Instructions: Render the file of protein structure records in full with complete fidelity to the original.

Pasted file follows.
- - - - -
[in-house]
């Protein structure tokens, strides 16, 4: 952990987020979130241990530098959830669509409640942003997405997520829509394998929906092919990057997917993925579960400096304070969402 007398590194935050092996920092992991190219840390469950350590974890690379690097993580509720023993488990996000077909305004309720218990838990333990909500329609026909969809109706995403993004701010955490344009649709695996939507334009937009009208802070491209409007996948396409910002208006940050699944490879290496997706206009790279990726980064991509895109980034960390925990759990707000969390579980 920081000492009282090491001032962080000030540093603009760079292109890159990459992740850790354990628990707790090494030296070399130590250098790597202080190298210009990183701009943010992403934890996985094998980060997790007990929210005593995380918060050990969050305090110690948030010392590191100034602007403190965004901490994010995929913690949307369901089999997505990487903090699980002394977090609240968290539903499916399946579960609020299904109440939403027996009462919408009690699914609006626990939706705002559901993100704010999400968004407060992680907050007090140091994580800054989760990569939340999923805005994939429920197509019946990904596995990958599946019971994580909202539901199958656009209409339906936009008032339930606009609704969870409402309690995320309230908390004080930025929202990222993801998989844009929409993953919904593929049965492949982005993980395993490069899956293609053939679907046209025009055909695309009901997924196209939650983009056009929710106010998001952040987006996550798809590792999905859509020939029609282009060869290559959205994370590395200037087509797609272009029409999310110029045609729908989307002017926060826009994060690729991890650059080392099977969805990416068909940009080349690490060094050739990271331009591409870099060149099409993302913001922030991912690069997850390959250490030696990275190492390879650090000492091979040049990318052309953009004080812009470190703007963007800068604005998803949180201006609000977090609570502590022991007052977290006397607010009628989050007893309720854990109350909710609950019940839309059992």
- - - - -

[in-house]
């Protein structure tokens, strides 16, 4: 952990987020979130241990530098959830669509409640942003997405997520829509394998929906092919990057997917993925579960400096304070969402 007398590194935050092996920092992991190219840390469950350590974890690379690097993580509720023993488990996000077909305004309720218990838990333990909500329609026909969809109706995403993004701010955490344009649709695996939507334009937009009208802070491209409007996948396409910002208006940050699944490879290496997706206009790279990726980064991509895109980034960390925990759990707000969390579980 920081000492009282090491001032962080000030540093603009760079292109890159990459992740850790354990628990707790090494030296070399130590250098790597202080190298210009990183701009943010992403934890996985094998980060997790007990929210005593995380918060050990969050305090110690948030010392590191100034602007403190965004901490994010995929913690949307369901089999997505990487903090699980002394977090609240968290539903499916399946579960609020299904109440939403027996009462919408009690699914609006626990939706705002559901993100704010999400968004407060992680907050007090140091994580800054989760990569939340999923805005994939429920197509019946990904596995990958599946019971994580909202539901199958656009209409339906936009008032339930606009609704969870409402309690995320309230908390004080930025929202990222993801998989844009929409993953919904593929049965492949982005993980395993490069899956293609053939679907046209025009055909695309009901997924196209939650983009056009929710106010998001952040987006996550798809590792999905859509020939029609282009060869290559959205994370590395200037087509797609272009029409999310110029045609729908989307002017926060826009994060690729991890650059080392099977969805990416068909940009080349690490060094050739990271331009591409870099060149099409993302913001922030991912690069997850390959250490030696990275190492390879650090000492091979040049990318052309953009004080812009470190703007963007800068604005998803949180201006609000977090609570502590022991007052977290006397607010009628989050007893309720854990109350909710609950019940839309059992």